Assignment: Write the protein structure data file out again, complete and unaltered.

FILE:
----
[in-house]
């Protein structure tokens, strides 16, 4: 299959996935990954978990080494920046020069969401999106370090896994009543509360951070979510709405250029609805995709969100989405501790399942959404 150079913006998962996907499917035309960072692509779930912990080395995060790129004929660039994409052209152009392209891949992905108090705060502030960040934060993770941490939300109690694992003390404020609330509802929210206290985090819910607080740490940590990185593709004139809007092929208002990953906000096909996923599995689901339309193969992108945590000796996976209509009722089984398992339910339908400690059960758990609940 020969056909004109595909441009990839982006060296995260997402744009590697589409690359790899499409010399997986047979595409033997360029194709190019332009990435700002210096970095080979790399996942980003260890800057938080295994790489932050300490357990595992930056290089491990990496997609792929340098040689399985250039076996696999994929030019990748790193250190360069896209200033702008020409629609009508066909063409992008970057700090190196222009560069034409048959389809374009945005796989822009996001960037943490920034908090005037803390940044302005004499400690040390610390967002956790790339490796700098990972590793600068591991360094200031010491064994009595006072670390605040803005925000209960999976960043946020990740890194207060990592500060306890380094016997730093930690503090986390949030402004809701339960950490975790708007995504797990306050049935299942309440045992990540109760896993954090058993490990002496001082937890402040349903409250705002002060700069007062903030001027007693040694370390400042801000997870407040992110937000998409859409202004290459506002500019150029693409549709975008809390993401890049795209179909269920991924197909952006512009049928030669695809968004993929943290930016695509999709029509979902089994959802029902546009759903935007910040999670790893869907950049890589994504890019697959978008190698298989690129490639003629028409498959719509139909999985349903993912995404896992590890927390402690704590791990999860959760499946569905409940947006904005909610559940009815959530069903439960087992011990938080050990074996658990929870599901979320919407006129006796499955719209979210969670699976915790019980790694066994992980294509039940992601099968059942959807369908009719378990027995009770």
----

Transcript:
[in-house]
């Protein structure tokens, strides 16, 4: 299959996935990954978990080494920046020069969401999106370090896994009543509360951070979510709405250029609805995709969100989405501790399942959404 150079913006998962996907499917035309960072692509779930912990080395995060790129004929660039994409052209152009392209891949992905108090705060502030960040934060993770941490939300109690694992003390404020609330509802929210206290985090819910607080740490940590990185593709004139809007092929208002990953906000096909996923599995689901339309193969992108945590000796996976209509009722089984398992339910339908400690059960758990609940 020969056909004109595909441009990839982006060296995260997402744009590697589409690359790899499409010399997986047979595409033997360029194709190019332009990435700002210096970095080979790399996942980003260890800057938080295994790489932050300490357990595992930056290089491990990496997609792929340098040689399985250039076996696999994929030019990748790193250190360069896209200033702008020409629609009508066909063409992008970057700090190196222009560069034409048959389809374009945005796989822009996001960037943490920034908090005037803390940044302005004499400690040390610390967002956790790339490796700098990972590793600068591991360094200031010491064994009595006072670390605040803005925000209960999976960043946020990740890194207060990592500060306890380094016997730093930690503090986390949030402004809701339960950490975790708007995504797990306050049935299942309440045992990540109760896993954090058993490990002496001082937890402040349903409250705002002060700069007062903030001027007693040694370390400042801000997870407040992110937000998409859409202004290459506002500019150029693409549709975008809390993401890049795209179909269920991924197909952006512009049928030669695809968004993929943290930016695509999709029509979902089994959802029902546009759903935007910040999670790893869907950049890589994504890019697959978008190698298989690129490639003629028409498959719509139909999985349903993912995404896992590890927390402690704590791990999860959760499946569905409940947006904005909610559940009815959530069903439960087992011990938080050990074996658990929870599901979320919407006129006796499955719209979210969670699976915790019980790694066994992980294509039940992601099968059942959807369908009719378990027995009770």